Surrounded by reporters at his locker looking for a reaction to Tuesday's steroid bust, Anthony Rizzo flipped the question around: Why wouldn't Starling Marte take the risk?
The Pittsburgh Pirates already handed Marte a six-year, $31 million contract before Opening Day 2014, plus two club options that could make the deal worth $53 million for the All-Star/Gold Glove outfielder. Major League Baseball suspending Marte for 80 games after testing positive for nandrolone will cost him roughly $2.5 million and the chance to play in the postseason this year.
That doesn't sound like much of a deterrent to Rizzo, one of the faces of the world champion Cubs and a star player willing to speak his mind on certain issues.
"Is it a big risk if you're suspended 80 games and you got a guaranteed contract?" Rizzo said. "Do you take that risk to get the reward? That's the question you ask. For some guys, it is a big risk, for others, you get away with it, you get the big deal. But it's part of the game. And my opinion is we need to drug test a lot more."
Standing in the Wrigley Field clubhouse before a night game against the Milwaukee Brewers, Rizzo said he hasn't been screened since the initial round of testing in spring training.
"Me, personally, I haven't been tested since the season started," Rizzo said. "It's been a solid two months now. It's a random drug test and I'll probably be drug-tested a week from now, because I'm saying this. But for me, it's 15 minutes. We should be getting drug-tested a lot more."
Marte – who hit .311, stole 47 bases and won a second Gold Glove last season to bump Andrew McCutchen out of center field – homered off Jake Arrieta during Pittsburgh's weekend sweep in Wrigleyville.
"I don't look in the rearview mirror," Cubs manager Joe Maddon said. "Yeah, you could go backward and get upset about moments like that. If they had done this sooner, would it have made a difference? I really don't know, so I don't live that way."
After dangling McCutchen in offseason trade talks, the Pirates pulled back a proud franchise player, while power-hitting infielder Jung Ho Kang is still dealing with the legal fallout from multiple drunk-driving incidents in South Korea. Marte's suspension leaves a small-market team trying to catch the Cubs with almost no margin for error.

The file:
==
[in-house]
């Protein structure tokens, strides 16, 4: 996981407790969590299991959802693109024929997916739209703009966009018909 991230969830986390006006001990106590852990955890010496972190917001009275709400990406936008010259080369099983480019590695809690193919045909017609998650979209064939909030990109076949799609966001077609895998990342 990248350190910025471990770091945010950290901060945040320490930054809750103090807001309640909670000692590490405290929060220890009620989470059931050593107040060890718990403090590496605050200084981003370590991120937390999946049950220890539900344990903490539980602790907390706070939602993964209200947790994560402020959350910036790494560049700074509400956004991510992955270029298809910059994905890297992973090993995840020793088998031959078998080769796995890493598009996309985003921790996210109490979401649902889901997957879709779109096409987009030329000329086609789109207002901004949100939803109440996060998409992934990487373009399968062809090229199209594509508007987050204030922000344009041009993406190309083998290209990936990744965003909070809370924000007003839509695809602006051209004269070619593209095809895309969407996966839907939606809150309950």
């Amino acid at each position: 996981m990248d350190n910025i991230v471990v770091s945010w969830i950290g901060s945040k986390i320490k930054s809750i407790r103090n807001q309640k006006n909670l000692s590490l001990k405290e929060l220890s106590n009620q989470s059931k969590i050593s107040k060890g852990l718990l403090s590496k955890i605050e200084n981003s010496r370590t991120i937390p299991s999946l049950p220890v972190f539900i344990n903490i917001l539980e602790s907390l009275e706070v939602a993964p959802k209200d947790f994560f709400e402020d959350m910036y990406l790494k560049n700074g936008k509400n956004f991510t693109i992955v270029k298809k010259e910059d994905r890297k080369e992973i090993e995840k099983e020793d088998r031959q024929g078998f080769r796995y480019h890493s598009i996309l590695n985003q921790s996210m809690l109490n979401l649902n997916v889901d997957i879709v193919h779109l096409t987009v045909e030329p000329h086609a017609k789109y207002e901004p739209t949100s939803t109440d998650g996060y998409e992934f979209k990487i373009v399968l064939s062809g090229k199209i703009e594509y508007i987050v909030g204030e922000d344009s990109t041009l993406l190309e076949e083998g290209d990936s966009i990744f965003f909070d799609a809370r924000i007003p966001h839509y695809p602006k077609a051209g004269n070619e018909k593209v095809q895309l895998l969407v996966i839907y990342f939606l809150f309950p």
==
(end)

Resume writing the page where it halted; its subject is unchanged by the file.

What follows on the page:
"Is it perfect?" Maddon said. "Probably not, but I also believe when something like this occurs, as we continue to move forward, whatever is falling through the cracks eventually will not anymore.
"In some ways, it's unfortunate for Pittsburgh. That really is devastating to the entire group, not just the individual himself. It's really a tough moment to be in.
"(But) it appears that the system is working. (And) if it's not 100 percent working, at least it's trending in the right direction."
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Rizzo is also realistic enough to understand that kind of hit rate won't happen in what's become a booming $10 billion (and counting) industry.
"Any system that's in place, you're going to have people trying to beat it," Rizzo said. "No matter what you do for a living, people are going to try to beat the system. It's no different here. If there are loopholes, guys know about them.
"(Marte) happened to get caught, but for sure there are other guys that are doing something very similar, because to get caught with something that aggressive in his system, there's obviously something wrong."
Rizzo also sounded disappointed on a different level. At the age of 28, Marte should be in the prime of his career, a worthy rival for the defending World Series champs. But now one of the more dynamic players in the game looks like a fraud.
"I personally love playing against Starling Marte," Rizzo said. "Every time he gets on first, I like talking to him. We mess around a lot in-game. And then something like this comes along, it's just like: 'Man, anybody could be doing it.' It's unfortunate."